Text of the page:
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Warped neck fix.

Discussion in 'Hardware, Setup & Repair [BG]' started by David A. Davis, Nov 29, 2012.

  1. Ok, so I bought a bass on CL for $50. It's a P-bass knock off. The action was pretty high, when I got it home I found that the truss rod nut was stripped. I had a friend machine another nut for me. Even after adjusting the action is still way high, so I've got a warped neck. I've thought about it, and I'd like to try and repair (straighten) the neck. I have access to an environmental oven ( basically I can control the heat and humidity).
    Here comes the onslaught of question I've for you guys.
    1. How do I clamp this thing up? I know I need a straight edge to clamp along the fret board, should I remove the frets or can I do it with them in?
    2. Should I remove all tension on the truss rod?
    3. At what temperature should I set this at and for how long?
    4. Should I use humidity? If so what level?

    If I'm correct with my research the wood will move more with higher humidity. What I was thinking was to run it at about 75% humidity 160 F for 12 to 18 hours then reduce the humidity, same temp for about 6 hours, Then take it out of the "oven" and let it sit at ambient temp and humidity for 48 hours, then unclamp.

    I'm only in this thing for $50, so if I screw it up it's not a big deal. Any experienced suggestions are much welcomed.
  2. Are you sure it's warped and not bowed? My understanding of warped is "twisted" with one end going left and the other going right. If it's bowed, the truss rod is not countering the tension of the strings enough. The way you described it, the neck looks more bowed than warped. If the truss rod snapped, then you'll have to take the fretboard out and replace the truss rod. If it's just the threads on the truss rod that's problem, you might be able to save it. There's this contraption from StewMac that might help:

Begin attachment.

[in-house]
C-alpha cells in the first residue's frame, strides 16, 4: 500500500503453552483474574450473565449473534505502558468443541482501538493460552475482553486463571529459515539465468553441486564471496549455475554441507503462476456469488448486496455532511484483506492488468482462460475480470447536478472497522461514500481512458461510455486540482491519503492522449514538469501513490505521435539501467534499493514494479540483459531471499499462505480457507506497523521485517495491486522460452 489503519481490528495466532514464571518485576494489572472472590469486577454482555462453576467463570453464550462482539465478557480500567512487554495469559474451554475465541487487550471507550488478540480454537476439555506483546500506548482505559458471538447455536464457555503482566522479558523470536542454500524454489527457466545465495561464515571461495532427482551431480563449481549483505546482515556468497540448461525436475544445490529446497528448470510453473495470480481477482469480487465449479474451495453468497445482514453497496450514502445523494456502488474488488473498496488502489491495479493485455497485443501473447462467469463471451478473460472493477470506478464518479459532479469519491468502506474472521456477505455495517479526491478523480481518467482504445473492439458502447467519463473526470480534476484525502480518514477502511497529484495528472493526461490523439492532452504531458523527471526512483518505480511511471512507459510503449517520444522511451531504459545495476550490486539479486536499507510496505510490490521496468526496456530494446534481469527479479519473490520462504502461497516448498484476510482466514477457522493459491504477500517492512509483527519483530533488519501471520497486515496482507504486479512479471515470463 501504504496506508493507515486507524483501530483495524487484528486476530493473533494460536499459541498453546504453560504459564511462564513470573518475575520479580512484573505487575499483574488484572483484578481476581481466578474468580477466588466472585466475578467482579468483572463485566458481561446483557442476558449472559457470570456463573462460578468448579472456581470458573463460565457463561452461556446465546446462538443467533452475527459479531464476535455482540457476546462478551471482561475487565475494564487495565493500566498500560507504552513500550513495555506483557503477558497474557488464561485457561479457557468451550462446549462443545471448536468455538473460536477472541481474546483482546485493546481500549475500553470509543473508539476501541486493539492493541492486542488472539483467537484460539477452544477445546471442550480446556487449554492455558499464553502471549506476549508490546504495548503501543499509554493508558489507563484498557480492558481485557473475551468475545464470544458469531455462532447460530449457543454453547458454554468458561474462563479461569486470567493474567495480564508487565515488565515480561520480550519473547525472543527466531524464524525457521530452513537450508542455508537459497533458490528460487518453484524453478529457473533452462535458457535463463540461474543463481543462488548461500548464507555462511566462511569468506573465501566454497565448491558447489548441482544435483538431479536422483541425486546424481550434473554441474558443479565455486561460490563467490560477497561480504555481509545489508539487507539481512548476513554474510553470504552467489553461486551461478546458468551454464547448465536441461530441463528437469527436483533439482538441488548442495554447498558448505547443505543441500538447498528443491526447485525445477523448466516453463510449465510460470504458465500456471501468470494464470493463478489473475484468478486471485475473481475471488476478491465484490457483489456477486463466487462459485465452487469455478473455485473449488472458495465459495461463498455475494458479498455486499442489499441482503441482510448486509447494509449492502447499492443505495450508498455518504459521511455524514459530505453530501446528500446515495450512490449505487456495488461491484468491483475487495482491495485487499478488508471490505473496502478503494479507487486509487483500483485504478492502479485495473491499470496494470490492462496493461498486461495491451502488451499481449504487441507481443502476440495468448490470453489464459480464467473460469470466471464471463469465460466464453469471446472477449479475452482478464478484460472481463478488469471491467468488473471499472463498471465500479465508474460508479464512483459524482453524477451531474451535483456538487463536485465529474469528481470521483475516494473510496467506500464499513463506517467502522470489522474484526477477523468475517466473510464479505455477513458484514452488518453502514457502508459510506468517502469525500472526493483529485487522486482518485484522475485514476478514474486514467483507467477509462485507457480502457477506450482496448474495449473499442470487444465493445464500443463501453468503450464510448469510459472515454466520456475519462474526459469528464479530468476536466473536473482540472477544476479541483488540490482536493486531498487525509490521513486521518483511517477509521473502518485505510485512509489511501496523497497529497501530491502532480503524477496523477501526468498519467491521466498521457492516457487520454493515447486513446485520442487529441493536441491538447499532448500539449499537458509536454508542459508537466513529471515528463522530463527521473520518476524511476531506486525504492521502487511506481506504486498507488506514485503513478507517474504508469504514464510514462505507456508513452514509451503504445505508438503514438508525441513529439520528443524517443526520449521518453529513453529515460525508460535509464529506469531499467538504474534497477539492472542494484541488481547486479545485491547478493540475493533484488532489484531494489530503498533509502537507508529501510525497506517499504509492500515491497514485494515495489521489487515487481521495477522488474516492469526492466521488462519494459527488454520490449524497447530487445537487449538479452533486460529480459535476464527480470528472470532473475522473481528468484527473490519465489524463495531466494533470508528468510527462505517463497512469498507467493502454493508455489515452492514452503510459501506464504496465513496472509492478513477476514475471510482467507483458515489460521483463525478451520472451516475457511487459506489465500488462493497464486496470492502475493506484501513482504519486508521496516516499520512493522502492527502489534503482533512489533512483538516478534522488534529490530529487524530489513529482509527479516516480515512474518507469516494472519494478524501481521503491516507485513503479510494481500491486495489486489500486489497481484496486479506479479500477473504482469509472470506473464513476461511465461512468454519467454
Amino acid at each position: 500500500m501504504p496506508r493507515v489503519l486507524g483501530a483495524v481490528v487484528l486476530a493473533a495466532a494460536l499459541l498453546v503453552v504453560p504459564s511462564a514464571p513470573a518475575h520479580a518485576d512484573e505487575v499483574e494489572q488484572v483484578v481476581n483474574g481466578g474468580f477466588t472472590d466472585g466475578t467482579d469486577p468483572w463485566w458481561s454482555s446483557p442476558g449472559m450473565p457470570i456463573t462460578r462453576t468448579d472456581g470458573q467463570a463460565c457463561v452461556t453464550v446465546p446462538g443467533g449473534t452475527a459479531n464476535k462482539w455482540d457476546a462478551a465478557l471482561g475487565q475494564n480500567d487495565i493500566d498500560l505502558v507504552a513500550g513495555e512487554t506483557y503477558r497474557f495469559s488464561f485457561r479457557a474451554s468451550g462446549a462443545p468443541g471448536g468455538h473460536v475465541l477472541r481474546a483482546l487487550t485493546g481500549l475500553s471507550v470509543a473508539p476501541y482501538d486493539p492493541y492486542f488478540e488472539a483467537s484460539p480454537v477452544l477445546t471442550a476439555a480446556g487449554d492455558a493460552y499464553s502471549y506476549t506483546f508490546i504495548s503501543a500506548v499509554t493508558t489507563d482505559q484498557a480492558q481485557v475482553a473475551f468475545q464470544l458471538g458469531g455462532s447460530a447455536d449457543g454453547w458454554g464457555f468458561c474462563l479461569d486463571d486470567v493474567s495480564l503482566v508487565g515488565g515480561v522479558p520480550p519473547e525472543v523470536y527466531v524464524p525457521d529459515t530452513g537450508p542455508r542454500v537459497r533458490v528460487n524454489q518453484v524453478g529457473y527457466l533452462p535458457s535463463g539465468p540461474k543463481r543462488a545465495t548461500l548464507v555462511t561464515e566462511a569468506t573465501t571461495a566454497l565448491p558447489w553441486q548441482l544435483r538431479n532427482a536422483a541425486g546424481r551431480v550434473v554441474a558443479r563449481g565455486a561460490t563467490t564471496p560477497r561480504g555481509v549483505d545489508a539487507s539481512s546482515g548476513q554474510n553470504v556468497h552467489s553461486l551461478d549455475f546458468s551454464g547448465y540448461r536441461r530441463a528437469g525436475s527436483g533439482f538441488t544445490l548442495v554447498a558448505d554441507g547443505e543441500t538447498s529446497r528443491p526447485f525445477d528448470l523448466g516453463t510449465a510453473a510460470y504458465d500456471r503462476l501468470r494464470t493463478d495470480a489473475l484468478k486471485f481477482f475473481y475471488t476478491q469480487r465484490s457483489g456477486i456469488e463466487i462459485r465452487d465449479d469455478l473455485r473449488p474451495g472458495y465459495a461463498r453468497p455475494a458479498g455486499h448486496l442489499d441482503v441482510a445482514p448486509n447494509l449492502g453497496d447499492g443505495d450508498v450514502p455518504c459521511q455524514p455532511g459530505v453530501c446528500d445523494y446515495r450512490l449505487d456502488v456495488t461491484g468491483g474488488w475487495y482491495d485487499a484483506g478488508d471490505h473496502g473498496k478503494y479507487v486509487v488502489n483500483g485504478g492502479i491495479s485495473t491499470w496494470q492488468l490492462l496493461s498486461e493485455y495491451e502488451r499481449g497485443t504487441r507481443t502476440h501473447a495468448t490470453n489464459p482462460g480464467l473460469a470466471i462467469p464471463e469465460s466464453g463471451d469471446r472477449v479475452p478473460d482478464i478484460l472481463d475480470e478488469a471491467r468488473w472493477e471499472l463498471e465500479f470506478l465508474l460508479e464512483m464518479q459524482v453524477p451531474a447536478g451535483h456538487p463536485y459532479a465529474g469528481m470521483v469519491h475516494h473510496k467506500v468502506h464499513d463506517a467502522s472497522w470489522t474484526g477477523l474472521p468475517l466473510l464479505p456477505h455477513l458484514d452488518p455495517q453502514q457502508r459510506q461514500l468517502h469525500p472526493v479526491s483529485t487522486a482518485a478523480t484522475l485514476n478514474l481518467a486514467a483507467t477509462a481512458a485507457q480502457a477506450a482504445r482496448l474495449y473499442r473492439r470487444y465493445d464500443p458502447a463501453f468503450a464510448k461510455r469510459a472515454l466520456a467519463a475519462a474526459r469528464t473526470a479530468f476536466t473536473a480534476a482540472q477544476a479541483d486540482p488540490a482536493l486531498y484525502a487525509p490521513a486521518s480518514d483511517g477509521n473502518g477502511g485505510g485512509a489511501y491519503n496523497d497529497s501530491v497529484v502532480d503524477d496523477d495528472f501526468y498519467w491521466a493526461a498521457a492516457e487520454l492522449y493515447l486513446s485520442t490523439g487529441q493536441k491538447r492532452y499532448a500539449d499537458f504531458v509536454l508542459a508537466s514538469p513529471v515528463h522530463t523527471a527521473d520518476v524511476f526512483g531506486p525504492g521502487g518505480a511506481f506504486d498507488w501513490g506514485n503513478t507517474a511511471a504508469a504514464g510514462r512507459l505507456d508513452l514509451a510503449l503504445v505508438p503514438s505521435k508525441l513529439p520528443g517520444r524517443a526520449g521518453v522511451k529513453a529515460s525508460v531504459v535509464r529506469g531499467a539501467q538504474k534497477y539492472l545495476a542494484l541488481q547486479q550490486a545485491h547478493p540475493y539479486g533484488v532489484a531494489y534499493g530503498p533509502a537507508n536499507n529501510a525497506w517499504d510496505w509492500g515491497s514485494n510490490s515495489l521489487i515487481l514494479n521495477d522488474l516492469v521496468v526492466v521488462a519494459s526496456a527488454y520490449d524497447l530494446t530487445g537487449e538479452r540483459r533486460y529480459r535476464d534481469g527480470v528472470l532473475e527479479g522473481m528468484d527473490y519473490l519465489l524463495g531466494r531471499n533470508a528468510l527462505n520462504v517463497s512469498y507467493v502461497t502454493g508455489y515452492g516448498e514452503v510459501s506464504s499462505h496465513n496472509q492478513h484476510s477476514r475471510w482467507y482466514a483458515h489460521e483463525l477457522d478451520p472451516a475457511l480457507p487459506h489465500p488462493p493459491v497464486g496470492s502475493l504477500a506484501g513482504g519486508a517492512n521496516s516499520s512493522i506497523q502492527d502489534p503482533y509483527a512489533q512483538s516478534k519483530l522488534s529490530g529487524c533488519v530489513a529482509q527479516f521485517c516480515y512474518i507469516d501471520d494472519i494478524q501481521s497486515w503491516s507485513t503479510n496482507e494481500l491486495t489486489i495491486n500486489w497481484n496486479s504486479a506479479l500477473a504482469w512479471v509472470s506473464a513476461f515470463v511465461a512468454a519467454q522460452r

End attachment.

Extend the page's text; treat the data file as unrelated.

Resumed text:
Hope that helps.
  3. Thanks Jaco D, it's not twisted, it's bowed. But, I've adjusted as much on the truss rod that I dare. I even added a washer behind it, still not enough.
  4. Smilodon

    Smilodon Supporting Member

    Feb 18, 2012
    First of all, are you sure you know how to set up a bass properly and how the different settings affect things like string height?

    What is the reason for the truss rod "not working"?

    If the truss rod is maxed out in it's adjustment a few washers behind the nut should help.

    Also check that your frets are perfectly level (all of them, and over their entire surface!) and check bridge height and neck angle.

    The way you describe the problem I don't think sticking the neck in a oven will do anything at all.


    Try forcing the neck towards the shape you need it to be by hand while you tighten the truss rod. (This is to help the truss rod a bit). You may need an extra pair of hands for this.
  5. I'll try adding more washers, then the forcing of the neck idea.
  6. MMMMM....maybe, maybe not. Can you measure the relief? Do you know how? Start there, bearing in mind that 'action' comes from a combination of things. Once proper relief is achieved, action can be adjusted with the bridge and/or shimming the neck pocket.
  7. ctmullins